heads up to Australia


There is a rare non hp rpn programmable on ebay that is located in Oz. It's not mine. Mine is prettier and not for sale. I just thought that someone might want it and no one has found it. Shipping makes it not worthwhile for the rest of us. http://cgi.ebay.com/ws/eBayISAPI.dll?ViewItem&item=5831974835&ssPageName=ADME:B:SS:US:1


Interesting. I used to have a National Semiconductor RPN calculator, but I've never heard of a Qualitron. Looks pretty rough cosmetically, and I couldn't see an Enter Exponent key...could this be so...a scientific that won't handle really big or really little numbers?


It's so. It uses the nat semi / novus mathematician rom that might have been in yours but a slightly clicky keyboard and a typical curvacious qualitron body. Victor toth wrote the definitive description at http://www.rskey.org/detail.asp?manufacturer=Qualitron&model=1421+Programmable+Scientific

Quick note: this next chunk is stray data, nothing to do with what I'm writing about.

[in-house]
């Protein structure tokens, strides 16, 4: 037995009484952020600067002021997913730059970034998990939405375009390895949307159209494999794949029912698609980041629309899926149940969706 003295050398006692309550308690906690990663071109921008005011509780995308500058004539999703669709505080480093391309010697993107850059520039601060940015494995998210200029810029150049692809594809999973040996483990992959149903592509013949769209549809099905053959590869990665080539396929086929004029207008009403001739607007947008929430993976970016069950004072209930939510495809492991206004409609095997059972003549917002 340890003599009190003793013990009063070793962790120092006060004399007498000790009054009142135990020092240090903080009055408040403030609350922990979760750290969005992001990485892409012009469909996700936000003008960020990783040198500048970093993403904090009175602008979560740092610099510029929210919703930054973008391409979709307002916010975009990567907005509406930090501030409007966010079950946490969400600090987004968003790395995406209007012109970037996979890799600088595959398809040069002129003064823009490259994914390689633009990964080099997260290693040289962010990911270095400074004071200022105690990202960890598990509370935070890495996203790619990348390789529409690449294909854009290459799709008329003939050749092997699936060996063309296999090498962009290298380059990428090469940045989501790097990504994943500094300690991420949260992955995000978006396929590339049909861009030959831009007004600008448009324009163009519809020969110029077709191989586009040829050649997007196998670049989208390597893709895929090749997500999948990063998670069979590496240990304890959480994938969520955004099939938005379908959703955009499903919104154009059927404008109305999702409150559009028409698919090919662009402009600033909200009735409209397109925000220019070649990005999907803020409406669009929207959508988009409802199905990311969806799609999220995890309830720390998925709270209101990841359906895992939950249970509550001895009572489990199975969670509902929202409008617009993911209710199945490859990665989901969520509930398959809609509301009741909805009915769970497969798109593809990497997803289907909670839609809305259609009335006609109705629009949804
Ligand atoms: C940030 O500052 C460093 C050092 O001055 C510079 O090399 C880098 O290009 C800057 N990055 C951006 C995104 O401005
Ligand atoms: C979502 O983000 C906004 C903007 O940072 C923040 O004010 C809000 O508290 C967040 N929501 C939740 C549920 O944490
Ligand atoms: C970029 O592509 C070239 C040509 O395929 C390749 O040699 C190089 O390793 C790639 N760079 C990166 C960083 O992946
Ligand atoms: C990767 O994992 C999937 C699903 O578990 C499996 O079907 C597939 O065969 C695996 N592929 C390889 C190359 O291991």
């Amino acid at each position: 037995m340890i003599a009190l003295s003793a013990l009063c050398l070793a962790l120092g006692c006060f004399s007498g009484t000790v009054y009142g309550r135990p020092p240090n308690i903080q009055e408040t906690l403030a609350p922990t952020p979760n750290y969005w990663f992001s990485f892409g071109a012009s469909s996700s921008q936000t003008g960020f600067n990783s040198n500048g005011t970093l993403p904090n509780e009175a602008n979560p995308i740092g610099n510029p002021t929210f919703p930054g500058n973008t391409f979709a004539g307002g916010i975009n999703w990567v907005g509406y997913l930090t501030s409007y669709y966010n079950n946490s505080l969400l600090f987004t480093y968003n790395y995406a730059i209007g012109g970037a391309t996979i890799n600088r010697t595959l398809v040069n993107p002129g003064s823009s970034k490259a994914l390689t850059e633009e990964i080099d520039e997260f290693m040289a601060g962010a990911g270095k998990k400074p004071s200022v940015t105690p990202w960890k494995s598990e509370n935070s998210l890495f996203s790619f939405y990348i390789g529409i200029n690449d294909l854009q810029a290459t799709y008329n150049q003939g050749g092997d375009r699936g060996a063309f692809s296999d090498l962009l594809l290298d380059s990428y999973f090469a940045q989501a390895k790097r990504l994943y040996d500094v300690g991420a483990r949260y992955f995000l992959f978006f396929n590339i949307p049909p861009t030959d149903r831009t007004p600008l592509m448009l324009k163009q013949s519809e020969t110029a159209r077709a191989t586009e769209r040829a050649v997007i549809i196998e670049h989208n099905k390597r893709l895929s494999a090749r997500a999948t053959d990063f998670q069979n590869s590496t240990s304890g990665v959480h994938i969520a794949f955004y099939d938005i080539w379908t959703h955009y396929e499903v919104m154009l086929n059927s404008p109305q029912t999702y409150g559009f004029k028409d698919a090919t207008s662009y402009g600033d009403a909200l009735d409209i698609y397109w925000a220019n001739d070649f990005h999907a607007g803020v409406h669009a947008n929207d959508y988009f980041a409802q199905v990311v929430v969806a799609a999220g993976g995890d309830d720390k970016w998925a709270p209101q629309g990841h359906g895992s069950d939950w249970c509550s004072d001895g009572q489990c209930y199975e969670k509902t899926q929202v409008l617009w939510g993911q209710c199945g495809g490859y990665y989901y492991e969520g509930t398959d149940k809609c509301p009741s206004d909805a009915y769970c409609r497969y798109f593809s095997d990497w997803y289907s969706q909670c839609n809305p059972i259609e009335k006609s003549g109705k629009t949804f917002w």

Even concidering it's rought shape and limited usefullness i still think that some Ausie ought to rescue it since the shipping would be cheap. Whoever wants it ought to call dibs though. This unit isn't worth winning a feeding frenzy to get.

Edited: 21 Nov 2005, 10:12 p.m.


As I recall my old Novus did have exponential capability but was not programable.
Maybe I'll make a bid on this thing...for old time's sake......


I remember buying one in France in 1978. I could not resist the fact that it was a non-HP RPN calculator. Unfortunately it was a half-designed RPN calculator: 3-register stack, 1-mem register, poor accuracy. I had seen non-HP clones of the HP-45 made by several manufacturers, but the Novus was not one of them.

I bought a few on eBay recently, just to remind myself of the toy-like state of the calculators.

I guess we have a weakness for RPN.


I bought the Novus in '76 from the college bookstore...to a young freshman (me) it looked like it had lots of buttons and did lots of stuff, and was cheap as well (I think about $39). It's shortcomings soon became obvious, however...lack of memory, poor accuracy, rubber buttons, and worst of all, to use the trig functions, all angles had to be transposed to positive 180 degrees or less!
A few months later, a classmate handed me his HP25 to try out, and suggested I get a real calculator. The Novus was forever relagated to toy status thereafter.

I'll probably pick one up (a Novus) on e-bay just for old times sake...

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